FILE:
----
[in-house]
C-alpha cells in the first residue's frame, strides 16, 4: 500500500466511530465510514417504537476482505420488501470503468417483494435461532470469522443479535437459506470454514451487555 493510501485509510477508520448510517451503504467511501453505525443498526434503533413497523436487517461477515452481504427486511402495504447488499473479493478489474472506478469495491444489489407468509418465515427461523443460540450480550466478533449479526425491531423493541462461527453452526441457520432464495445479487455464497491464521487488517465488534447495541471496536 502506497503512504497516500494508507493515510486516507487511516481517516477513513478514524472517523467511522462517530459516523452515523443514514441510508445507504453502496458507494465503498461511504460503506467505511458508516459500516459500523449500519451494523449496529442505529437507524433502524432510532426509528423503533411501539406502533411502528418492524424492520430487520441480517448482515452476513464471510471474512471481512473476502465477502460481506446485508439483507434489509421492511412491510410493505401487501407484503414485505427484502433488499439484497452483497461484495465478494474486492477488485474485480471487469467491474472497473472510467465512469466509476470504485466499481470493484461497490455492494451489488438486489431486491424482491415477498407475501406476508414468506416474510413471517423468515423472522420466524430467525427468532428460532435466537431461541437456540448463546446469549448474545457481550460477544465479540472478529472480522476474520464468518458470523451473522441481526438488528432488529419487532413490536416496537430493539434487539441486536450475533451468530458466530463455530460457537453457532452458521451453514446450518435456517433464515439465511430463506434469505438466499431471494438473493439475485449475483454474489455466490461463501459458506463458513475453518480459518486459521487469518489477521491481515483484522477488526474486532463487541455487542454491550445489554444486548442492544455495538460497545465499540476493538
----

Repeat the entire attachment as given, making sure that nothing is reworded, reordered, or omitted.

[in-house]
C-alpha cells in the first residue's frame, strides 16, 4: 500500500466511530465510514417504537476482505420488501470503468417483494435461532470469522443479535437459506470454514451487555 493510501485509510477508520448510517451503504467511501453505525443498526434503533413497523436487517461477515452481504427486511402495504447488499473479493478489474472506478469495491444489489407468509418465515427461523443460540450480550466478533449479526425491531423493541462461527453452526441457520432464495445479487455464497491464521487488517465488534447495541471496536 502506497503512504497516500494508507493515510486516507487511516481517516477513513478514524472517523467511522462517530459516523452515523443514514441510508445507504453502496458507494465503498461511504460503506467505511458508516459500516459500523449500519451494523449496529442505529437507524433502524432510532426509528423503533411501539406502533411502528418492524424492520430487520441480517448482515452476513464471510471474512471481512473476502465477502460481506446485508439483507434489509421492511412491510410493505401487501407484503414485505427484502433488499439484497452483497461484495465478494474486492477488485474485480471487469467491474472497473472510467465512469466509476470504485466499481470493484461497490455492494451489488438486489431486491424482491415477498407475501406476508414468506416474510413471517423468515423472522420466524430467525427468532428460532435466537431461541437456540448463546446469549448474545457481550460477544465479540472478529472480522476474520464468518458470523451473522441481526438488528432488529419487532413490536416496537430493539434487539441486536450475533451468530458466530463455530460457537453457532452458521451453514446450518435456517433464515439465511430463506434469505438466499431471494438473493439475485449475483454474489455466490461463501459458506463458513475453518480459518486459521487469518489477521491481515483484522477488526474486532463487541455487542454491550445489554444486548442492544455495538460497545465499540476493538